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HomeIn the NewsRangoonwala Foundation Boosts Sarasota Blast On The Bay Fundraising To $50,000

Rangoonwala Foundation Boosts Sarasota Blast On The Bay Fundraising To $50,000

Suncoast Charities for Children executive director Lucy Nicandri, Simon Williams of Shore Thing Storage and the rest of the people behind the inaugural Sarasota Blast On The Bay Fun in Southwest Florida were more than satisfied with the $44,000 the event raised on Saturday, June 27. But the news got even better for everyone involved when Azam Rangoonwala, the chief executive officer of United Kingdom-headquartered Powerboat P1, let Nicandri know yesterday that the Rangoonwala Foundation will donate $6,000 to bring the fundraising total to an even $50,000.

The purpose of Blast On The Bay was to augment money lost for Suncoast Charities For Children when the weeklong Sarasota Powerboat Grand Prix Festival was cancelled. Photo by Pete Boden copyright Shoot 2 Thrill Pix/speedonthwater.com.

For the past several years, Rangoonwala has worked closely with Nicandri to produce powerboat and personal watercraft races as part of the weeklong Sarasota Grand Prix Festival, which was cancelled this year as a result of COVID-19 pandemic guidelines and restrictions. That left the charity in a shortfall position and led to the daylong Blast On The Bay powerboat rally/fundraiser.

All proceeds from the event will to the nonprofit Suncoast Charities for Children organization.

“This gift is from Azam personally through the Rangoonwala Foundation, which is managed by his sister Meheen,” said Nicandri. “His family foundation recognizes the fact that those with special needs still need to receive critical programs and services, despite the recent pandemic, and that the need for services has significantly increased because of the pandemic.”

“My dad (Asif Rangoonwala, who founded the original P1 series) has always told me that you have to give back to the people around you,” said Rangoonwala. “From the beginning of working with Lucy and Suncoast Charities for Children, I always wanted to do something with them. One of the foundation’s first projects with them was building a multi-sensory room. It was funny. When I told my dad about it, he told me one of his first charitable projects back in ‘80s or ’90s was a multi-sensory room.”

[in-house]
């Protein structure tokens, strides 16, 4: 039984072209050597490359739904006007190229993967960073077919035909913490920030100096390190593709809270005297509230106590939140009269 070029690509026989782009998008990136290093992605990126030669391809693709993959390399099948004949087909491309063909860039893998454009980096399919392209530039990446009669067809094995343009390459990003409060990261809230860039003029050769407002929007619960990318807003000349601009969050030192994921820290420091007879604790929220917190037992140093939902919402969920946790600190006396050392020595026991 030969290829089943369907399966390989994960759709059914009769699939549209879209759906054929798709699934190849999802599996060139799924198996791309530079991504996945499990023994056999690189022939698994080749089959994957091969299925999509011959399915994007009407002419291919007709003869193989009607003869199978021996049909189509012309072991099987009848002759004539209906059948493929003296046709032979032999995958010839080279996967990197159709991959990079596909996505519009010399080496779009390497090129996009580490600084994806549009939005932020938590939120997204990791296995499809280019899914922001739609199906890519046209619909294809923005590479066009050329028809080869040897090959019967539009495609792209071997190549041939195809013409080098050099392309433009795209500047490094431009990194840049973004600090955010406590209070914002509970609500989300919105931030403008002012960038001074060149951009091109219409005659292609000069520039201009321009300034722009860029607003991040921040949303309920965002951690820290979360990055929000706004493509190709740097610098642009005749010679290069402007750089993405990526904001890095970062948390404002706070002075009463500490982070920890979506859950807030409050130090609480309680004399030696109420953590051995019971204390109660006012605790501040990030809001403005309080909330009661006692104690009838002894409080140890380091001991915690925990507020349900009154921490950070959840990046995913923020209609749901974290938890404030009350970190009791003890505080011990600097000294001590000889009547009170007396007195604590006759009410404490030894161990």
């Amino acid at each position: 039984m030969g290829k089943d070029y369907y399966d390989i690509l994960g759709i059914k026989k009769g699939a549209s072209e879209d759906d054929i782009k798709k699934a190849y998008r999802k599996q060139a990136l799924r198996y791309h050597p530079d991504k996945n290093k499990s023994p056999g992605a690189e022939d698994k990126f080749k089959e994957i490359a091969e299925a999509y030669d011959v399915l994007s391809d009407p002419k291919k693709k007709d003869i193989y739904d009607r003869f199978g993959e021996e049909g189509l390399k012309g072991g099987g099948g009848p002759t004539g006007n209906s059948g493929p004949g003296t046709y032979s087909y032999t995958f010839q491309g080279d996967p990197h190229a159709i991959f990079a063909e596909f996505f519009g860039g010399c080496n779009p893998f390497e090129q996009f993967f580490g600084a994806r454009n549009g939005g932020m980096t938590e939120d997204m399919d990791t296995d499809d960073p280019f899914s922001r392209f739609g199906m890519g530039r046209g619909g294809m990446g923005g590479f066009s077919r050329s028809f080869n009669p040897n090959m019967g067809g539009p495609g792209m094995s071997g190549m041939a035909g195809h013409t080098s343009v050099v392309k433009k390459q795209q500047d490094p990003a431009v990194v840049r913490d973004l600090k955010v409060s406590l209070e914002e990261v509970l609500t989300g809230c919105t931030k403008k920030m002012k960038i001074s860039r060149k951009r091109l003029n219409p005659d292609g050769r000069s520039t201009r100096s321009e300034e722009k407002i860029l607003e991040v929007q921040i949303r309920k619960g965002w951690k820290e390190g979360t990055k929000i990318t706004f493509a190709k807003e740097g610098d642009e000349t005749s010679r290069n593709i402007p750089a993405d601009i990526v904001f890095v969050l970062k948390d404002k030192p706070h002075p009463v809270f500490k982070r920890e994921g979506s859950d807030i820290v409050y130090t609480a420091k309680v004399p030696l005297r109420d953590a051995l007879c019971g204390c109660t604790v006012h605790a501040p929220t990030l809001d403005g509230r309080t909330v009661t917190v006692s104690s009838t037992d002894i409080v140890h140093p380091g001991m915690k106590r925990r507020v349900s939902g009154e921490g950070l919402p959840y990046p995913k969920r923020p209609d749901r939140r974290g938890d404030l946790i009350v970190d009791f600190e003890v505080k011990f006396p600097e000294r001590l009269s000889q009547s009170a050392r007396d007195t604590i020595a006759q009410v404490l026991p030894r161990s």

Rangoonwala has twice witnessed Suncoast Charities for Children’s outreach firsthand. To celebrate his birthday in March 2018 and 2019, he sponsored and attended a party at The Haven in Sarasota. The Haven serves more than 700 special needs clients of all ages—and they were all invited.

“Many of The Haven’s had never experienced a birthday party before,” said Nicandri. “Since Azam was not able to hold an event at one of the agencies for his birthday this past March, he felt making this donation was extremely important.

“In 2018 Azam treated them to a magic show, catered lunch, meet and greet with some racers, and of course cake and ice cream,” she continued. “In 2019 Azam held a talent show where clients could do skits on stage to the audience – it was called ‘The Haven’s Got Talent’ and everyone was a winner.  There were carnival style food booths setup and once again lunch and a great time was had by all.”

Said Rangoonwala, “We always celebrate for ourselves on our birthdays and it’s a bit of a selfish thing. In 2018, I was in the states, and I thought, ‘Why not celebrate my birthday by throwing a party with the clients at The Haven instead of one for just me and my friends?’ Some of the special needs kids and even adults there had never even seen a magician before.

“The following year, we sat down and brainstormed my next birthday,” he continued. “And like granddad used to do in Pakistan, we decided to make it a bit of a talent show. Seeing these kids and adults, most of whom had never performed before, performing and discovering hidden talents they didn’t know they had was just amazing.”

With the party a no-go this year, Rangoonwala still wanted to do something for Suncoast Charities for Children. The fundraising shortfall created by the cancellation of the Sarasota Grand Prix Festival provide a perfect window for giving.

Rangoonwala has a personal connection to Suncoast Charities For Children.

 “Prior to speaking to Azam, I had received a call earlier in the day from a family who lost their jobs and needed to find assistance for their twin daughters who both have Down Syndrome,” said Nicandri. “Needless to say, after Azam called I was a bit emotional. Quite often the general public does not realize how hard the pandemic has affected those with special needs and their families. Many families experiencing unexpected financial hardships and are in dire need of food, shelter, clothes and a safe place where their son or daughter with special needs can receive services—or simply a place to live. 

“With everything going on in the world today, it is comforting to know folks like Azam—and everyone who participated and donated to Suncoast Charities for Children in support of—Blast On The Bay—are out there,” she continued. “My sincere thanks goes out each and every one of them.”

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